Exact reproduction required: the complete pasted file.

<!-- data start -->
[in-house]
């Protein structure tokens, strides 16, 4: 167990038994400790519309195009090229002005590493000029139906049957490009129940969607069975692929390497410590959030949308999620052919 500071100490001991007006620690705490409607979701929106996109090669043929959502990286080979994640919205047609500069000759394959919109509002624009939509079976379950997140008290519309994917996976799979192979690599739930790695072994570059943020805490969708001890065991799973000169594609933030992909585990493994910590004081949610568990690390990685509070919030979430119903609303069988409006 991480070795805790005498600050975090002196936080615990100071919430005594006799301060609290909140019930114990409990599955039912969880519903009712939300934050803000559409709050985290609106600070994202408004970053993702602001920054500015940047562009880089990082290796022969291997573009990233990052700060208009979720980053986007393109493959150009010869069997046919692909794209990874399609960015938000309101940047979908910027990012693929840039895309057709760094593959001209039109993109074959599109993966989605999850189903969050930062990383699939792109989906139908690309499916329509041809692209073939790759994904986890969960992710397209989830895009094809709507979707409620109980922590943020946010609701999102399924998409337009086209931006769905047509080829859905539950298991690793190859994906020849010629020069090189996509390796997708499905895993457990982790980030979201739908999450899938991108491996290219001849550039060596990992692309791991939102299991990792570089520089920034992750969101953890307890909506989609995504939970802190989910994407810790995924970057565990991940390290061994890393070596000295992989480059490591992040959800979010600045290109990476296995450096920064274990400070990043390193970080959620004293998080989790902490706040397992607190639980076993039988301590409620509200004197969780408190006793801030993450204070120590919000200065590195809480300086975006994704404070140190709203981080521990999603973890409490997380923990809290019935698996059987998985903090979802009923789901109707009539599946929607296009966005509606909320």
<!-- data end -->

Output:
[in-house]
């Protein structure tokens, strides 16, 4: 167990038994400790519309195009090229002005590493000029139906049957490009129940969607069975692929390497410590959030949308999620052919 500071100490001991007006620690705490409607979701929106996109090669043929959502990286080979994640919205047609500069000759394959919109509002624009939509079976379950997140008290519309994917996976799979192979690599739930790695072994570059943020805490969708001890065991799973000169594609933030992909585990493994910590004081949610568990690390990685509070919030979430119903609303069988409006 991480070795805790005498600050975090002196936080615990100071919430005594006799301060609290909140019930114990409990599955039912969880519903009712939300934050803000559409709050985290609106600070994202408004970053993702602001920054500015940047562009880089990082290796022969291997573009990233990052700060208009979720980053986007393109493959150009010869069997046919692909794209990874399609960015938000309101940047979908910027990012693929840039895309057709760094593959001209039109993109074959599109993966989605999850189903969050930062990383699939792109989906139908690309499916329509041809692209073939790759994904986890969960992710397209989830895009094809709507979707409620109980922590943020946010609701999102399924998409337009086209931006769905047509080829859905539950298991690793190859994906020849010629020069090189996509390796997708499905895993457990982790980030979201739908999450899938991108491996290219001849550039060596990992692309791991939102299991990792570089520089920034992750969101953890307890909506989609995504939970802190989910994407810790995924970057565990991940390290061994890393070596000295992989480059490591992040959800979010600045290109990476296995450096920064274990400070990043390193970080959620004293998080989790902490706040397992607190639980076993039988301590409620509200004197969780408190006793801030993450204070120590919000200065590195809480300086975006994704404070140190709203981080521990999603973890409490997380923990809290019935698996059987998985903090979802009923789901109707009539599946929607296009966005509606909320």